Thursday, August 18, 2005

Titan-6 Flyby Info


View of Titan from Cassini 2 hours prior to closest approach (sub-spacecraft point=4.09N, 30.39W). The plot was generated in GISS' Titan 24 software. The map is derived from ISS map released in March (ask for full version used here, just adds blank space north of 34N).

On Monday, August 22, Cassini will preform its seventh close encounter with Saturn's largest moon Titan. Cassini has not flown within 400,000 km of Titan since April 15, when Cassini flew within 1025 km of Titan's surface. This encounter will be a little farther away from Titan, with Cassini coming within 3670 km of the surface. This encounter is an all-CIRS flyby, with the Composite InfraRed Spectrometer instrument controling the spacecraft through the entire encounter period. The goals for the CIRS instrument include:
  • Surface temperature mapping
  • Vertical aerosol mapping through limb integrations
  • Atmospheric temperature profiles at different latitudes
  • Latitude and altitude compositional variation mapping in the near- to mid-infrared using both nadir and limb mapping
  • High-resolution integration over the south pole near closest approach
With so many different types of integrations, CIRS will be able to show off its versatility.

Another major highlight is the magnetospheric studies. During the encounter, the magnetometer and other fields-and-particles instruments, like the RPWS, will study the exotic dayside wake/tail region of Saturn's magnetosphere and how it interacts with Titan.

With no prime coverage, ISS will be strickly in ride-along mode. Therefore, unlike the previous encounter of Titan, there will be no complex mosaics on Titan to ooo and ahh over. The ride alongs will show the region above, in the Quivira-Aztlan region. At the center of this view is an 80-km crater first seen by RADAR in February. It is surrounded by an area of bright material known as Bazaruto Facula. ISS will also acquire numerous flat-field images during CIRS slews to improve calibration.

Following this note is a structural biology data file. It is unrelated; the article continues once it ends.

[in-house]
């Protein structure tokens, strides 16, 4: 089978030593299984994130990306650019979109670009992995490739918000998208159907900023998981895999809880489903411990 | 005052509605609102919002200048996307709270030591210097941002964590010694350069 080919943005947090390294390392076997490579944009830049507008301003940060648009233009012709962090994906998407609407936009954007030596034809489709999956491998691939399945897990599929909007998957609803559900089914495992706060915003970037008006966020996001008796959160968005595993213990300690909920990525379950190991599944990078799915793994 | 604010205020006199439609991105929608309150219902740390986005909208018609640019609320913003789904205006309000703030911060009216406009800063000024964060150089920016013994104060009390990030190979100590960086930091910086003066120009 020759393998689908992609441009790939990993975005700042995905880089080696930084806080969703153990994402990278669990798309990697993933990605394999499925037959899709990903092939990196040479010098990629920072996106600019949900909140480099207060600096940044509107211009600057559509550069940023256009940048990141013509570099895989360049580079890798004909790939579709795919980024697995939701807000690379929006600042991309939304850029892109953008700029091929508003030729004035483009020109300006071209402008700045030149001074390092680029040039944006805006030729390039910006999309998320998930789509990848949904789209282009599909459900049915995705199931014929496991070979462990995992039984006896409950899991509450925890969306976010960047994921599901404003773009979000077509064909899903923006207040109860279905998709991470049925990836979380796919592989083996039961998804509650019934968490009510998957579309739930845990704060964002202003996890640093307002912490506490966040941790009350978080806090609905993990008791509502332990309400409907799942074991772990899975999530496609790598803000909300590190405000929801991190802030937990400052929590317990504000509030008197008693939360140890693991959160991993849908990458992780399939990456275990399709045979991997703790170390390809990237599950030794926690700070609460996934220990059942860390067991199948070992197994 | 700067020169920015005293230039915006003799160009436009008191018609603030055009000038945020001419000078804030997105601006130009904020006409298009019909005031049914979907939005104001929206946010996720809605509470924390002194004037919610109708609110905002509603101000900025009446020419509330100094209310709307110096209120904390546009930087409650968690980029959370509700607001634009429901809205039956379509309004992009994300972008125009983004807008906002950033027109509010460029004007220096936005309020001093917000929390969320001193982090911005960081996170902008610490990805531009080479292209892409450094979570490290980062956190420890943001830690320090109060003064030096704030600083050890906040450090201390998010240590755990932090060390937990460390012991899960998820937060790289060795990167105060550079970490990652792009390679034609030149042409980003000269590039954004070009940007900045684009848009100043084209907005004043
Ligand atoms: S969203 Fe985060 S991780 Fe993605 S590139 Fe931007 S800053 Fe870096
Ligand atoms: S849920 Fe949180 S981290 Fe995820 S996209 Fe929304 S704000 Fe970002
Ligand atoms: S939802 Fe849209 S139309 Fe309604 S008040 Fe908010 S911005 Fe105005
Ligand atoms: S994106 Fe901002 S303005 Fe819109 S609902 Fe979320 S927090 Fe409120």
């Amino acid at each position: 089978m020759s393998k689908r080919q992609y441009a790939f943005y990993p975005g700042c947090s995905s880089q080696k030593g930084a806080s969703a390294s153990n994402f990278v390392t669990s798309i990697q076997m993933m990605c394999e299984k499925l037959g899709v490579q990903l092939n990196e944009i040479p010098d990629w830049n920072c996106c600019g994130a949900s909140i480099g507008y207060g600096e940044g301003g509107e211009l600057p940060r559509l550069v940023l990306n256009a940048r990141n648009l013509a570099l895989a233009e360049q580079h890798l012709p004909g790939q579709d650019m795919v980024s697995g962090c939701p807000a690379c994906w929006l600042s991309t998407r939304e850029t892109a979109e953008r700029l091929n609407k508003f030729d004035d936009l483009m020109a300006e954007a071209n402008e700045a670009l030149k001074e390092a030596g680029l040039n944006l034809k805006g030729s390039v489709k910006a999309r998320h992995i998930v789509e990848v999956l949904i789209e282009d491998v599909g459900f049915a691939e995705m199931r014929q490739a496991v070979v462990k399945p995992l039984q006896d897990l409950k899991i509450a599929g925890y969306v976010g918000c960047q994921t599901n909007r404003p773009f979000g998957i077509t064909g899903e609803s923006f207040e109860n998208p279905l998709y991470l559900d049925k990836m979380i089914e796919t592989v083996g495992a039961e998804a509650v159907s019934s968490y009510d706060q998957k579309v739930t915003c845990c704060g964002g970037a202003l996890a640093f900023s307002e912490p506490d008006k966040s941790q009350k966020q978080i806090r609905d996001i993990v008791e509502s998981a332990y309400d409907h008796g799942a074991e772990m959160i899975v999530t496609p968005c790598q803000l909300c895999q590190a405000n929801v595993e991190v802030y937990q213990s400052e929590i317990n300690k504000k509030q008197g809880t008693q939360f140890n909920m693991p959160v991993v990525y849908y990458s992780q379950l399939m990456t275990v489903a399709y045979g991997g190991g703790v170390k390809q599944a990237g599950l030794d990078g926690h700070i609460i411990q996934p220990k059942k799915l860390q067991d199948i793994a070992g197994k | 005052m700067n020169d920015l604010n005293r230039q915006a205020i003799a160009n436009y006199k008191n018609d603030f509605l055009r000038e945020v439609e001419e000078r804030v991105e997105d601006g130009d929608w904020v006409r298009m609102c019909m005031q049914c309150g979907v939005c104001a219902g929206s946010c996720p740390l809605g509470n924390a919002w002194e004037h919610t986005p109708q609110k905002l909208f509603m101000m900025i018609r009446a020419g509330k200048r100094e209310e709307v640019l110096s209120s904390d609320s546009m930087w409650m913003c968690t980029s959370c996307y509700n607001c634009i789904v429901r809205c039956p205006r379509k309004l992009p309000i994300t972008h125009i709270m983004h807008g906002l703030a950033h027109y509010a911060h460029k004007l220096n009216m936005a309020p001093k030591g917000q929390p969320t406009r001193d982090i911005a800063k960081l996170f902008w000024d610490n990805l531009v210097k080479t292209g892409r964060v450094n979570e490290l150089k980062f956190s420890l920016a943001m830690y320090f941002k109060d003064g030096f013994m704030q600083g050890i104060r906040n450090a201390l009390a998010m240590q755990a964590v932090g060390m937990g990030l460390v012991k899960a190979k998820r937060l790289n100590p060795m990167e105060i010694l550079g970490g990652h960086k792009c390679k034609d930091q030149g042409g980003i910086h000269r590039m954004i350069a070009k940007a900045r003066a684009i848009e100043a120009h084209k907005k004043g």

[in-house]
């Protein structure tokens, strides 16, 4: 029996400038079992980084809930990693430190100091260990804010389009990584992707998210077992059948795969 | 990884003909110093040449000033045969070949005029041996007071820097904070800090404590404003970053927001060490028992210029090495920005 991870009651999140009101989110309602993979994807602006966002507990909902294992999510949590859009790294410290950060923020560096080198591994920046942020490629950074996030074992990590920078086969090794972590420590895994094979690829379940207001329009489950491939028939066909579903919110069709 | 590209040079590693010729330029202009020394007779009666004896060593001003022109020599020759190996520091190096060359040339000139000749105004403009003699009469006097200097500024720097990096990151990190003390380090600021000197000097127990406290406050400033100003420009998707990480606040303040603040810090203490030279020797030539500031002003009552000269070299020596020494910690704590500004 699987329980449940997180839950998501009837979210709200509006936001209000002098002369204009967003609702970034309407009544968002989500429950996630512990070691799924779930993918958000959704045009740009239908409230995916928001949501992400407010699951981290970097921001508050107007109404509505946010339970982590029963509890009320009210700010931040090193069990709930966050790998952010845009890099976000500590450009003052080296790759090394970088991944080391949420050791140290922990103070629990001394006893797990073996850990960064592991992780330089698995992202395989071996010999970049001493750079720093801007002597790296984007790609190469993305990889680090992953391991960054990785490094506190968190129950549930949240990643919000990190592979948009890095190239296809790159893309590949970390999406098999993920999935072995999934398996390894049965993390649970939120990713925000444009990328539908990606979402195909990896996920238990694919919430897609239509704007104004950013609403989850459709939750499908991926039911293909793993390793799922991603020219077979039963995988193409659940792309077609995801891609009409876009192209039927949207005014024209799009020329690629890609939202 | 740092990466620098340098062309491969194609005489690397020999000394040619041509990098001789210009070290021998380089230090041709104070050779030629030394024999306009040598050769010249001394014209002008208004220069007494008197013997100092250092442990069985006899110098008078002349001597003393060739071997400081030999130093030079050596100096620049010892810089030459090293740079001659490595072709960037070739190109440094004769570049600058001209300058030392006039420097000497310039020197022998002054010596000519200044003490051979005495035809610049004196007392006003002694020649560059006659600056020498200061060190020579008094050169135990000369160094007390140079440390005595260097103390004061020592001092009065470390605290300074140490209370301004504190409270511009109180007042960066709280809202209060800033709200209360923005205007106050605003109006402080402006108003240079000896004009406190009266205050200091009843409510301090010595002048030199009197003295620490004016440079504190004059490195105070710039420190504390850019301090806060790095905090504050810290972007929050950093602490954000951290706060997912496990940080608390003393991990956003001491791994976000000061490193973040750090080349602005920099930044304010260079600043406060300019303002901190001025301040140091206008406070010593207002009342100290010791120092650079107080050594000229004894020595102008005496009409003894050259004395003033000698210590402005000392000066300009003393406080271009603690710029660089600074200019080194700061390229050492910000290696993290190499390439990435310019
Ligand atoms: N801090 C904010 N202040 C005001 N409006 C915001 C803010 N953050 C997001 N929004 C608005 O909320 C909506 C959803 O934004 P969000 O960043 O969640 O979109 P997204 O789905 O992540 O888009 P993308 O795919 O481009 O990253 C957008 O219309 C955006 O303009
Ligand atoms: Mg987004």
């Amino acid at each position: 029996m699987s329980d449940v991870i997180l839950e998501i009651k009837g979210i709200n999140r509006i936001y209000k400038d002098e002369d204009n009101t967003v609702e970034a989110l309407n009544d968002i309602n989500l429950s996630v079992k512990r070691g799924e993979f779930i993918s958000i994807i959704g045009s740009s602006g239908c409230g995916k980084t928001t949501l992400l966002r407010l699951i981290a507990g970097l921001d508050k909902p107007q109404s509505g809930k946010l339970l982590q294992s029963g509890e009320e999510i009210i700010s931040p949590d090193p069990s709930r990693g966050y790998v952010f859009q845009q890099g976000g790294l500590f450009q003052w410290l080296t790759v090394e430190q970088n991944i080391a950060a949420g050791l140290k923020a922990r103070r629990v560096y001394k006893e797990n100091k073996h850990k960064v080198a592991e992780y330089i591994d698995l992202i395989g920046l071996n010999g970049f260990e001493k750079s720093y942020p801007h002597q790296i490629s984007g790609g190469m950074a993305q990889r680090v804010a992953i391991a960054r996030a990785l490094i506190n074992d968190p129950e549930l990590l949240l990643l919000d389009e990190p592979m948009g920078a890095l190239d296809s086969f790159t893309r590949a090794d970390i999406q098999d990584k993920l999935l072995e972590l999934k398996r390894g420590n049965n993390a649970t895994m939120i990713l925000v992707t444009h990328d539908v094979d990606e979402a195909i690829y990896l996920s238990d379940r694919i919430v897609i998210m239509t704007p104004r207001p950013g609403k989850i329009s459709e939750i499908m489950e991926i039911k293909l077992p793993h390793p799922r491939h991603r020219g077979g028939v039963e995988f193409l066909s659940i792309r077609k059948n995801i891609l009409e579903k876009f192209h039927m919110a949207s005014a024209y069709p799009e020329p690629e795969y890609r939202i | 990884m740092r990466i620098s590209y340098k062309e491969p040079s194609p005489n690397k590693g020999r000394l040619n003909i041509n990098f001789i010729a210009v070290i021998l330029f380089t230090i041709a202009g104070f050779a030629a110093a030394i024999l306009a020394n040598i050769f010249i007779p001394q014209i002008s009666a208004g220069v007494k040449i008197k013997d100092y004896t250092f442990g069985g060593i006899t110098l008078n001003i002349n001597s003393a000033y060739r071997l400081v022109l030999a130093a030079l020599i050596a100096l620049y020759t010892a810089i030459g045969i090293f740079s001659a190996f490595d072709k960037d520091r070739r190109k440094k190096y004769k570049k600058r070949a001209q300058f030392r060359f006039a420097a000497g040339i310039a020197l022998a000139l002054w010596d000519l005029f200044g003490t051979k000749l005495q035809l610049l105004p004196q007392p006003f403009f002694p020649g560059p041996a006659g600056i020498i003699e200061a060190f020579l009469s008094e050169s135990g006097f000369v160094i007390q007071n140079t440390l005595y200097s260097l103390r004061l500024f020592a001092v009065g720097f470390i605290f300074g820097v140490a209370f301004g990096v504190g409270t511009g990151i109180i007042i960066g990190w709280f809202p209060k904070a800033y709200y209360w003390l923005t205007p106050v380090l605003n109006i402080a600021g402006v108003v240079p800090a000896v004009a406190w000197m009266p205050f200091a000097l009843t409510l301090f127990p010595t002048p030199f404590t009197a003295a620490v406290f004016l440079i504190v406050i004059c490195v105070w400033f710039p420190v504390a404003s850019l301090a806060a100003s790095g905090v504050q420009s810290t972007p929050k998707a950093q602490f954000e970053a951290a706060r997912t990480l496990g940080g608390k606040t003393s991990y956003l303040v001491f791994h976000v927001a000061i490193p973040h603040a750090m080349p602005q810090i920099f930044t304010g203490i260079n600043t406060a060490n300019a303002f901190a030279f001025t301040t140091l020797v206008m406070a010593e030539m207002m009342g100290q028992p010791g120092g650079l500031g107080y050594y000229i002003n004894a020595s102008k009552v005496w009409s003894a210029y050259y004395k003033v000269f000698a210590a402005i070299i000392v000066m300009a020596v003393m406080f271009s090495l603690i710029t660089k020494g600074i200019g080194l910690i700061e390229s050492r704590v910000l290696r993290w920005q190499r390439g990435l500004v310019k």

A few facts about this flyby:
  • Occurs on August 22 at 2:16am PDT
  • Closest Approach Distance = 3669 km
  • Relative speed WRT Titan = 6.1 km/sec
  • Closest Approach Lat and lon = 58.5S, 102.7W
  • Southern hemisphere pass
  • Outbound flyby (sunlit inbound)
  • Phase angle at T-2hours = 48.3 deg.
Data playback begins at 10:05 pm PDT on August 22 and continues until 07:05 am PDT the next day. Based on prior experience, it appears that images start showing up on the JPL raw images page over an hour period about 10 hours after the start of the playback. This would mean that images will show up on the raw images page at around 8 am PDT August 23.

3 Comments:

Anonymous Anonymous said...

Thanks for the info Jason!

I propose "Huygens Sea" for the Saturn antipodal sea, and "North Saturn Sea" and "South Saturn Sea" for the pair facing Saturn and running to ~90 degrees longitude. That's just to have something to call them... any name is fine with me!

So far nothing much suggests itself for the 270 degrees sea - "Centre Sea"? - or the ones at 320 and 340 degrees. (Nor all those Schiaparelli channels between them!)

Craig Carmichael

8/21/2005 10:58:00 AM  
Anonymous Anonymous said...

Thanks for the info Jason!

I propose "Huygens Sea" for the Saturn antipodal sea, and "North Saturn Sea" and "South Saturn Sea" for the pair facing Saturn and running to ~90 degrees longitude. That's just to have something to call them... any name is fine with me!

So far nothing much suggests itself for the 270 degrees sea - "Centre Sea"? - or the ones at 320 and 340 degrees. (Nor all those Schiaparelli channels between them!)

Craig Carmichael

8/21/2005 10:59:00 AM  
Blogger Jason said...

While I wouldn't call them seas (maybe sand dune seas ;) ), the antipodal dark region is now named Shangri-la, the southern portion of the H is now named Aztlan, and the region you call "centre sea" is Belet.

8/22/2005 11:41:00 AM  

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